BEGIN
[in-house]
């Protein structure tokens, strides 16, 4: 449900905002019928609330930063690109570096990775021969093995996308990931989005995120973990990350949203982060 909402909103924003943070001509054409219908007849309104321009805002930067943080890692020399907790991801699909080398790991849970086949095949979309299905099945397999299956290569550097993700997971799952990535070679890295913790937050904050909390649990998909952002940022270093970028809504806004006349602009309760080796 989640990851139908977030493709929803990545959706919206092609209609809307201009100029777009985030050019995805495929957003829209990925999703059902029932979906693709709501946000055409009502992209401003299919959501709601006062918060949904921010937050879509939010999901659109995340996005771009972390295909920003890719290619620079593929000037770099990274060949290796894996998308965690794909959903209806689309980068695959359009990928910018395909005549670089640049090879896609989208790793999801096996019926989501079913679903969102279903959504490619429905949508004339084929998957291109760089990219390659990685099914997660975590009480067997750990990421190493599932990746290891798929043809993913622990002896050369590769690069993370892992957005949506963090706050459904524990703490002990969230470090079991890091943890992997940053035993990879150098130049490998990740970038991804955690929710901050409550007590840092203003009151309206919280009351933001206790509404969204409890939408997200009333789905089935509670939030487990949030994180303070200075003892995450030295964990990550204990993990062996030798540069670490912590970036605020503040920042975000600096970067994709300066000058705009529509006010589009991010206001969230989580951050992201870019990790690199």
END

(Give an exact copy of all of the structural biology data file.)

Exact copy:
[in-house]
């Protein structure tokens, strides 16, 4: 449900905002019928609330930063690109570096990775021969093995996308990931989005995120973990990350949203982060 909402909103924003943070001509054409219908007849309104321009805002930067943080890692020399907790991801699909080398790991849970086949095949979309299905099945397999299956290569550097993700997971799952990535070679890295913790937050904050909390649990998909952002940022270093970028809504806004006349602009309760080796 989640990851139908977030493709929803990545959706919206092609209609809307201009100029777009985030050019995805495929957003829209990925999703059902029932979906693709709501946000055409009502992209401003299919959501709601006062918060949904921010937050879509939010999901659109995340996005771009972390295909920003890719290619620079593929000037770099990274060949290796894996998308965690794909959903209806689309980068695959359009990928910018395909005549670089640049090879896609989208790793999801096996019926989501079913679903969102279903959504490619429905949508004339084929998957291109760089990219390659990685099914997660975590009480067997750990990421190493599932990746290891798929043809993913622990002896050369590769690069993370892992957005949506963090706050459904524990703490002990969230470090079991890091943890992997940053035993990879150098130049490998990740970038991804955690929710901050409550007590840092203003009151309206919280009351933001206790509404969204409890939408997200009333789905089935509670939030487990949030994180303070200075003892995450030295964990990550204990993990062996030798540069670490912590970036605020503040920042975000600096970067994709300066000058705009529509006010589009991010206001969230989580951050992201870019990790690199």